Collected samples will be promptly sent to an accredited microbiology laboratory for analysis. Normal turn around time for lab results is two to three days.
Cladosporium, Aspergillus, Penicillium, and Alternaria–all considered toxic. Stachybotrys, Fusarium, and Trichoderma (also considered toxic), produce mycotoxins that are easily absorbed into skin, intestinal lining, airways, and lungs. Other toxic molds include Coccidioides, Blastomyces, Histoplasma, and Memnoniella.
It is difficult to be absolutely certain. Most mold sampling analysis does not identify mycotoxins, but it does reveal the mold genus. Genus results are compared to the list of molds that have the potential to produce mycotoxins.
Indoor mould spore counts should be similar to those of the outdoor air in your immediate vicinity. This axiom is supported by scientific principles and approved by recognized authorities of air quality. These authorities include, but are not limited to, the American Conference of Governmental Industrial Hygienists; the New York City Department of Health & Mental Hygiene, Environmental & Occupational Disease Epidemiology.
Mould sampling (and testing) will supply answers to questions like: Are mould spore counts higher in my indoor air than naturally occurring mold spore counts outside? What kind of mould (genus) is growing in my home? Is the discoloration, found on the floor (or attic) joists, mould? Sample analyses can also assist your healthcare professional in identifying medical problems that could be related to mould. And, should legal action become necessary, “chain of custody” protected samples would be essential for providing evidence of mould contamination.
A Certified Mould Inspector will conduct an indoor environmental visual examination (survey) that is enhanced by state-of-the-art devices. Some of these devices measure structural moisture (moist conditions encourage mold growth), air particulates (high particulate counts can be identified with an air sampling device), and thermal variations (cool areas may have a high moisture content). The enhanced examination thus helps pinpoint otherwise invisible moisture intrusion areas where hidden mold may exist (example: inside walls). Mould testing is also offered by the Certified Mould Inspector and samples are collected by following scientific protocols (there is more on mould testing in the following answers). You also receive a written report with recommendations for your specific situation.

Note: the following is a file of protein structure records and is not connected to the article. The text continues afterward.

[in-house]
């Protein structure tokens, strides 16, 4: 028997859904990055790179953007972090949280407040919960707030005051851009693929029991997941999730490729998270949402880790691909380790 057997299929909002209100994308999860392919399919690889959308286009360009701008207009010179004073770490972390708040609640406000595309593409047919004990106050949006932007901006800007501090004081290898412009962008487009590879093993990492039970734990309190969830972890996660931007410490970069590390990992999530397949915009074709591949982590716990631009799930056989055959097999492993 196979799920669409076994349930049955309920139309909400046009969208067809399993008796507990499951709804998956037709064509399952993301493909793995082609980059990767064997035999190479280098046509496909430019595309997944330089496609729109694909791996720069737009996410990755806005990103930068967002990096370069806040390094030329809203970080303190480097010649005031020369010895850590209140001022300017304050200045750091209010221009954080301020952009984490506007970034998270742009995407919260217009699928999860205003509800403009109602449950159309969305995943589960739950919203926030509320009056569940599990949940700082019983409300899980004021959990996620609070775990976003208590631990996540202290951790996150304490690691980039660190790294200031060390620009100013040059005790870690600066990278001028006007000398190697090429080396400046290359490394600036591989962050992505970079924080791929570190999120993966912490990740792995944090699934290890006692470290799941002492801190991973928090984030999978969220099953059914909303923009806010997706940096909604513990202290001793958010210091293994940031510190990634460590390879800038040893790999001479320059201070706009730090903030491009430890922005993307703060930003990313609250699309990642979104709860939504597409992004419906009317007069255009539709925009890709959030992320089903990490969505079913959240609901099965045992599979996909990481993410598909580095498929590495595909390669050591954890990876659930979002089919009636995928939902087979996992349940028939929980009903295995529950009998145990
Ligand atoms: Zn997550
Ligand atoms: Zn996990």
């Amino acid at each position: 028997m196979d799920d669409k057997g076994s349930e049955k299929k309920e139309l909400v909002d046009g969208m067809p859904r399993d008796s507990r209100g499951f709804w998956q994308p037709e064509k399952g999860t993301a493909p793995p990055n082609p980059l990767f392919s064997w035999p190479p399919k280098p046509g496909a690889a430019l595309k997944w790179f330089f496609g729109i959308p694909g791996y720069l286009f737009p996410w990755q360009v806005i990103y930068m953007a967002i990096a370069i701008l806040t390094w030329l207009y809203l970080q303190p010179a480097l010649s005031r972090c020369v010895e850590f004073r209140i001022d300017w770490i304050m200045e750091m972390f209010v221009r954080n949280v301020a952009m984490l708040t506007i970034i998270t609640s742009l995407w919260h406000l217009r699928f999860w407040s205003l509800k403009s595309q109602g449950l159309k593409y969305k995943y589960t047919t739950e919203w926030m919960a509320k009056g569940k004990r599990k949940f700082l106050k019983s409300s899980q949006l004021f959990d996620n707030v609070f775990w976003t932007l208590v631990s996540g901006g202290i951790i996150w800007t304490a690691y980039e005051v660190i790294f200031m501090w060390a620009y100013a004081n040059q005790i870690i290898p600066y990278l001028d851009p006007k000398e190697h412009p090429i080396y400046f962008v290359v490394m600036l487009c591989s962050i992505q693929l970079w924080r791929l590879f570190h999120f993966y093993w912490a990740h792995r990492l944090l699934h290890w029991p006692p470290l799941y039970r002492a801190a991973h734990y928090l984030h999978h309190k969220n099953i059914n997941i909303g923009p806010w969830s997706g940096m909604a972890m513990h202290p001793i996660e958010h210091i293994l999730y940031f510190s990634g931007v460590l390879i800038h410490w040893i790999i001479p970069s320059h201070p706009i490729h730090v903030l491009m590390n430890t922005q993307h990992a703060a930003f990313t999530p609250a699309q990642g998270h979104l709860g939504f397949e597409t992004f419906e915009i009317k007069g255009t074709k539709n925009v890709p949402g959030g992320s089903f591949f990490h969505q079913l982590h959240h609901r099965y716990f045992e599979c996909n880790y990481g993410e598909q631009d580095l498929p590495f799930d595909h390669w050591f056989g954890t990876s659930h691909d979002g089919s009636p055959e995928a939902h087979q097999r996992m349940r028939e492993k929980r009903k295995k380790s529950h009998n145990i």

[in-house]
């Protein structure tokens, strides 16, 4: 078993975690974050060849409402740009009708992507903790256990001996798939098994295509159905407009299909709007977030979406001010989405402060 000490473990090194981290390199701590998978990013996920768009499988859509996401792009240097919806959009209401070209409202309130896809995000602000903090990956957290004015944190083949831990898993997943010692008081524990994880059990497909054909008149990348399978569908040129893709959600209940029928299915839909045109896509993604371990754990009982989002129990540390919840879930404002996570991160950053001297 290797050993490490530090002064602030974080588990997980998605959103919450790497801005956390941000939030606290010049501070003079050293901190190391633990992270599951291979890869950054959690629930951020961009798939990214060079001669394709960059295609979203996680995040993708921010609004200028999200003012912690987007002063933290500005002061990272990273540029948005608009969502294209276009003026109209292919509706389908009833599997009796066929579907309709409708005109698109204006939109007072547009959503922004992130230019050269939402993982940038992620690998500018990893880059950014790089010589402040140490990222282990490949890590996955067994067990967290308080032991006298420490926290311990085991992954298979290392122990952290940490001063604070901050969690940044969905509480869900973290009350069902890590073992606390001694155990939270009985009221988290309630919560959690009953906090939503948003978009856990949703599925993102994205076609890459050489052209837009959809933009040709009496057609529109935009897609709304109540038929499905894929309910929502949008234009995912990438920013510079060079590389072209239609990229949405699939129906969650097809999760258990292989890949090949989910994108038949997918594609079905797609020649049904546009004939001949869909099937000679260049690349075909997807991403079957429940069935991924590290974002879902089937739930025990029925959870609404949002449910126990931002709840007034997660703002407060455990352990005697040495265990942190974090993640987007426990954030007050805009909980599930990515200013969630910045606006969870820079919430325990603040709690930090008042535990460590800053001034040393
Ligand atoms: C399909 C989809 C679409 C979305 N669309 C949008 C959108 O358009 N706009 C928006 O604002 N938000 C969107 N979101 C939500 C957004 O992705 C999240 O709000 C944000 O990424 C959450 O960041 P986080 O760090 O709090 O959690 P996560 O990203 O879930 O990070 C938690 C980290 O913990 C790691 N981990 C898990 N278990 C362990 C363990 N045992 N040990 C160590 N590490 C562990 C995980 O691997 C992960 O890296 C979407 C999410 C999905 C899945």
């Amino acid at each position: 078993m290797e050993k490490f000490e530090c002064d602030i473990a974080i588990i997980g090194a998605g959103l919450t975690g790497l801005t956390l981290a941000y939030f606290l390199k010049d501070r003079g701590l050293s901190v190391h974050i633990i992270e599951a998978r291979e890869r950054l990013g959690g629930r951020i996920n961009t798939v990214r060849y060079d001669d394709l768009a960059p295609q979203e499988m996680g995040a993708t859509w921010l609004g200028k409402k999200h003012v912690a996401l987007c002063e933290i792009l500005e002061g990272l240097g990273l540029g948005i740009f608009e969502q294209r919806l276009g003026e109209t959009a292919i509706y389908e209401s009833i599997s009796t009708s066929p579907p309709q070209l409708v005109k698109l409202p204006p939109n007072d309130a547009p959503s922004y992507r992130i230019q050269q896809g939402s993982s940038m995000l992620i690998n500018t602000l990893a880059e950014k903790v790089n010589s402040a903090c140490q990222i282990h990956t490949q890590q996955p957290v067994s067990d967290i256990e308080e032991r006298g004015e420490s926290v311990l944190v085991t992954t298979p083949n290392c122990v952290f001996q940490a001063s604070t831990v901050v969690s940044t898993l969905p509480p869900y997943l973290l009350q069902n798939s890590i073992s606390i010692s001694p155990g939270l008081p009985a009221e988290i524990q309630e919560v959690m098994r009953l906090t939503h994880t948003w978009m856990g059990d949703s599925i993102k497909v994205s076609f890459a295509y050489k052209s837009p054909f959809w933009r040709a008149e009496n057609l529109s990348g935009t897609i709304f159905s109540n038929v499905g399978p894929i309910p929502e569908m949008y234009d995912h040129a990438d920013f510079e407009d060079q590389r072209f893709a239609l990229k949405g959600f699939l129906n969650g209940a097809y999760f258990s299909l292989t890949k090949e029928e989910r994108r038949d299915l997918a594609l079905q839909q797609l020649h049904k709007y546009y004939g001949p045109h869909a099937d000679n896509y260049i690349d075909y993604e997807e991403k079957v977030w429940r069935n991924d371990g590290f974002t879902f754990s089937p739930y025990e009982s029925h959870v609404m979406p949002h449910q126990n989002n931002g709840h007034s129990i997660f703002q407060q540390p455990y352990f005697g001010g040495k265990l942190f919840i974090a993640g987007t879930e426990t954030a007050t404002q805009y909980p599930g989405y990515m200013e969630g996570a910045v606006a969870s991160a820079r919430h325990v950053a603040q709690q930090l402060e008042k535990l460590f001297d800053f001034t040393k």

A mold inspection can provide invaluable information about any structural investment you are considering purchasing. Home inspectors sometimes report mould when it is visible, but they typically do not have the aid of specialized equipment that reveals hidden problems (please see the following answer). And, through air sampling, the Certified Mould Inspector can alert you if there is a mould-related indoor air quality problem.
You can, but we recommend a mould inspection that includes moisture measurements of floors, walls, and ceilings. Any materials with a high moisture content can indicate hidden mould growth. Comparison of air and mold samples can also indicate hidden mould, as well as reveal what kind of mould you are dealing with. We will be happy to discuss different mould inspection options that best fit your needs and budget.
Actually, given the proper conditions, mould colonies can appear within twenty-four to forty-eight hours. There have also been incidents where wood building products were contaminated with mould prior to being fastened in place at the home construction site.